GEORGE BUSH and the gang who run the White House are waging a second war - at home on the majority of ordinary Americans. The names of those behind that war are the same as those ordering the bombers to pound Iraq. They include US government figures like Dick Cheney, Donald Rumsfeld and Paul Wolfowitz, right wing thinkers like William Kristol, and wealthy, corporate-backed groups they are linked to like the Heritage Foundation and the American Enterprise Institute (AEI).
THE INVASION of Iraq is the third time in only six years that Tony Blair has sent British armed forces to war alongside the United States. Before Iraq were the wars in Afghanistan and the Balkans. And before those many can remember two more wars in which British forces have fought - the 1991 Gulf War and the 1982 Falklands War.
SCOTTISH VOTERS will go to the polls on 1 May against the background of widespread opposition to the war and deep bitterness against New Labour's failure to help working people. Both factors are boosting the Scottish Socialist Party (SSP). The SSP's manifesto, launched last week, contains a clear denunciation of the war. "This is a war for control over the Middle East and its resources by American big business interests," it says.
IN ENGLAND the Socialist Alliance is providing an alternative for all those who can no longer stomach voting for Blair's Labour Party. Over 160 Socialist Alliance Against the War candidates are standing in the local council elections. They are also campaigning against privatisation, student tuition fees and the witch-hunt of asylum seekers.
"WE ARE going to keep up our campaigning against the Nazis and continue hounding them whenever they show their face," says Mary Black from Burnley in Lancashire. "The BNP managed to get three councillors in Burnley in last year's elections. But large numbers of people were always against the BNP. Now the anti-Nazis are growing in confidence. We will be harnessing that to oppose the Nazis standing in the elections."
MEDIA REPORTS have repeated phrases from the US and British governments designed to con us into thinking this is a "humanitarian" war. But they don't want to admit the murky origins of some of those phrases. Obliterating Iraq is really about "fighting the battle for the hearts and minds of Iraqi people", we are told. Both the British and the US are well used to saying this about their dirty wars of occupation.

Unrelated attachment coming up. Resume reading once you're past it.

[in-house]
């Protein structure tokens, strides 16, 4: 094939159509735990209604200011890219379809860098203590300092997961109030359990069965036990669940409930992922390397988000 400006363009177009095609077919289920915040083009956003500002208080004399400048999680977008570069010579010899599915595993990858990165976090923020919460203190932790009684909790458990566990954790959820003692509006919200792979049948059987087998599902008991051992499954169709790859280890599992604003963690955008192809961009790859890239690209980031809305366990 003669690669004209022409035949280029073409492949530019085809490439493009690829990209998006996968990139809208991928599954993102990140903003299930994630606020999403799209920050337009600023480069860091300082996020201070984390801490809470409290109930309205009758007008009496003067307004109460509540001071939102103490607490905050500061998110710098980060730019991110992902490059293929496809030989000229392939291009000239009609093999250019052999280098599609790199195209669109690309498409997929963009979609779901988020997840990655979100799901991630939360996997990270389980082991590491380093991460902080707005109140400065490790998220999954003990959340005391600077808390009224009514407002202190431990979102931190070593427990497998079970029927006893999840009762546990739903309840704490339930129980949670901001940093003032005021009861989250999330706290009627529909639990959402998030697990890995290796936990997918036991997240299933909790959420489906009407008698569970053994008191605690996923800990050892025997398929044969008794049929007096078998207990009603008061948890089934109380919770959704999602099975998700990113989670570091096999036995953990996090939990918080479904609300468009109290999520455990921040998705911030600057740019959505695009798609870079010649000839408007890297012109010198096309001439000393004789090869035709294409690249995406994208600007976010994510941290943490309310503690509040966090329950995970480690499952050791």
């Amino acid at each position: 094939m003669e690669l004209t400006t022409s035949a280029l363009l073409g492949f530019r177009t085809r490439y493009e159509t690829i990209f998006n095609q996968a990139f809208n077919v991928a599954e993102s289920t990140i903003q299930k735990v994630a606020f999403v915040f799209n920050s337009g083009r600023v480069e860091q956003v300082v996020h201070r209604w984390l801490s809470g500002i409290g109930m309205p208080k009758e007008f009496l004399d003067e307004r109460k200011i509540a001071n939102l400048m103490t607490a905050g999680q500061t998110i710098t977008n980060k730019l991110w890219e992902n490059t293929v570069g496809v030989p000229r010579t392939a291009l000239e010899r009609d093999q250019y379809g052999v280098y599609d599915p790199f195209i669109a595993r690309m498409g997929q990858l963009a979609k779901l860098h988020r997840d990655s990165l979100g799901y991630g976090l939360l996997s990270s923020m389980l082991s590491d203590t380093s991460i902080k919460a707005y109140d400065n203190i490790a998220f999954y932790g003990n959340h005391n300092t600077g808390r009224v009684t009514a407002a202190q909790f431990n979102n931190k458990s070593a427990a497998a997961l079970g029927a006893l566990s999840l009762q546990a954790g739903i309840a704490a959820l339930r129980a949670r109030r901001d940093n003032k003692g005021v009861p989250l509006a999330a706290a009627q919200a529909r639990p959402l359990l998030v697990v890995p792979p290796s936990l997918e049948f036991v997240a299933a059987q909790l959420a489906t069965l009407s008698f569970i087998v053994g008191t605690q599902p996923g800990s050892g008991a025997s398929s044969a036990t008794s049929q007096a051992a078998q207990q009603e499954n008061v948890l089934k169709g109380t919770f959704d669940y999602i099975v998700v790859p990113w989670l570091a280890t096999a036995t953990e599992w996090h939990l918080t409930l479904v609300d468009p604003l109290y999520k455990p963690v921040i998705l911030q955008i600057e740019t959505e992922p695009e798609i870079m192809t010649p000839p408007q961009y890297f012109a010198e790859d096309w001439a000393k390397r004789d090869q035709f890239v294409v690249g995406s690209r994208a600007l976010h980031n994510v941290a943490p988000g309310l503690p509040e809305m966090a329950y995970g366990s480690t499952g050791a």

The last night London burned George Binette, £5
In this world Michael Winterbottom
The US has unleashed on Iraq the greatest military machine the world has ever seen. It recalls the colonial wars of 100 years ago. Bush, Blair and their media cheerleaders began to hail victory as US tanks entered Baghdad on Monday. Occupation, not liberation, is the reality facing Iraq. The Ba'athist regime of Saddam Hussein has inflicted horror on the Iraqi people. For much of the time it was backed to the hilt by those now waging war against Iraq.
IT IS with sadness that we record the death of John Chase after a long illness. John was a socialist and Labour Party member of the 1945 generation who fought all his life for peace and against imperialism. He would have been disgusted at the vermin in charge, so intent on recolonising the Middle East.
LAST WEEK it was revealed that nearly £5 billion in means tested benefits are not claimed every year. As a benefits worker, I see it first hand. People who desperately need extra cash don't claim the benefits they are entitled to because the system is so complicated and the rules are constantly changed.
PAUL DRAYSON, the donor to the Labour Party who has done so well out of government contracts, has been lucky again. He admitted to a Commons committee last week that he won the contract to supply millions of doses of smallpox jabs even though his vaccines are no better than those of a rival.